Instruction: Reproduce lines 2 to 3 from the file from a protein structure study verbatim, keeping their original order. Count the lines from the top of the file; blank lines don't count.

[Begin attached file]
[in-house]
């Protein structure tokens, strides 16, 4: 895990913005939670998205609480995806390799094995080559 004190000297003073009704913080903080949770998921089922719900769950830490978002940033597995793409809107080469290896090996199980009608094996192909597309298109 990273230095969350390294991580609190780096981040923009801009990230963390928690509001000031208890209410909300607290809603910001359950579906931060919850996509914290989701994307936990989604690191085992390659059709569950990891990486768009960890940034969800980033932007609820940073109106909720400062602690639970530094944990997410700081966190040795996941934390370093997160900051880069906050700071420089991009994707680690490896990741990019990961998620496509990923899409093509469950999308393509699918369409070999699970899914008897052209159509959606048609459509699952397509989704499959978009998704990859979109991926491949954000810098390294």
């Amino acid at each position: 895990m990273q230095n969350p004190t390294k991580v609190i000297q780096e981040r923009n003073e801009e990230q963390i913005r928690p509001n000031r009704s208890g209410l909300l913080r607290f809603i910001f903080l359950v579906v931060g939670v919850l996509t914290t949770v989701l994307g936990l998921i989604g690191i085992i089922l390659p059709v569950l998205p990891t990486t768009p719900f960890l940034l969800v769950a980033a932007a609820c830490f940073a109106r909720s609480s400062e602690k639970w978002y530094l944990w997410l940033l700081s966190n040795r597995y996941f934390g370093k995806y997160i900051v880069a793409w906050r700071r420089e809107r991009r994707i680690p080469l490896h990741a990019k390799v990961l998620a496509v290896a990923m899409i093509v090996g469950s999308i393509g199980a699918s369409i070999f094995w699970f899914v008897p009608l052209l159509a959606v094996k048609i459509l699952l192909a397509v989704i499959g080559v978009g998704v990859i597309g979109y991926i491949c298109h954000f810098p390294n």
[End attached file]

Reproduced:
């Protein structure tokens, strides 16, 4: 895990913005939670998205609480995806390799094995080559 004190000297003073009704913080903080949770998921089922719900769950830490978002940033597995793409809107080469290896090996199980009608094996192909597309298109 990273230095969350390294991580609190780096981040923009801009990230963390928690509001000031208890209410909300607290809603910001359950579906931060919850996509914290989701994307936990989604690191085992390659059709569950990891990486768009960890940034969800980033932007609820940073109106909720400062602690639970530094944990997410700081966190040795996941934390370093997160900051880069906050700071420089991009994707680690490896990741990019990961998620496509990923899409093509469950999308393509699918369409070999699970899914008897052209159509959606048609459509699952397509989704499959978009998704990859979109991926491949954000810098390294």
């Amino acid at each position: 895990m990273q230095n969350p004190t390294k991580v609190i000297q780096e981040r923009n003073e801009e990230q963390i913005r928690p509001n000031r009704s208890g209410l909300l913080r607290f809603i910001f903080l359950v579906v931060g939670v919850l996509t914290t949770v989701l994307g936990l998921i989604g690191i085992i089922l390659p059709v569950l998205p990891t990486t768009p719900f960890l940034l969800v769950a980033a932007a609820c830490f940073a109106r909720s609480s400062e602690k639970w978002y530094l944990w997410l940033l700081s966190n040795r597995y996941f934390g370093k995806y997160i900051v880069a793409w906050r700071r420089e809107r991009r994707i680690p080469l490896h990741a990019k390799v990961l998620a496509v290896a990923m899409i093509v090996g469950s999308i393509g199980a699918s369409i070999f094995w699970f899914v008897p009608l052209l159509a959606v094996k048609i459509l699952l192909a397509v989704i499959g080559v978009g998704v990859i597309g979109y991926i491949c298109h954000f810098p390294n």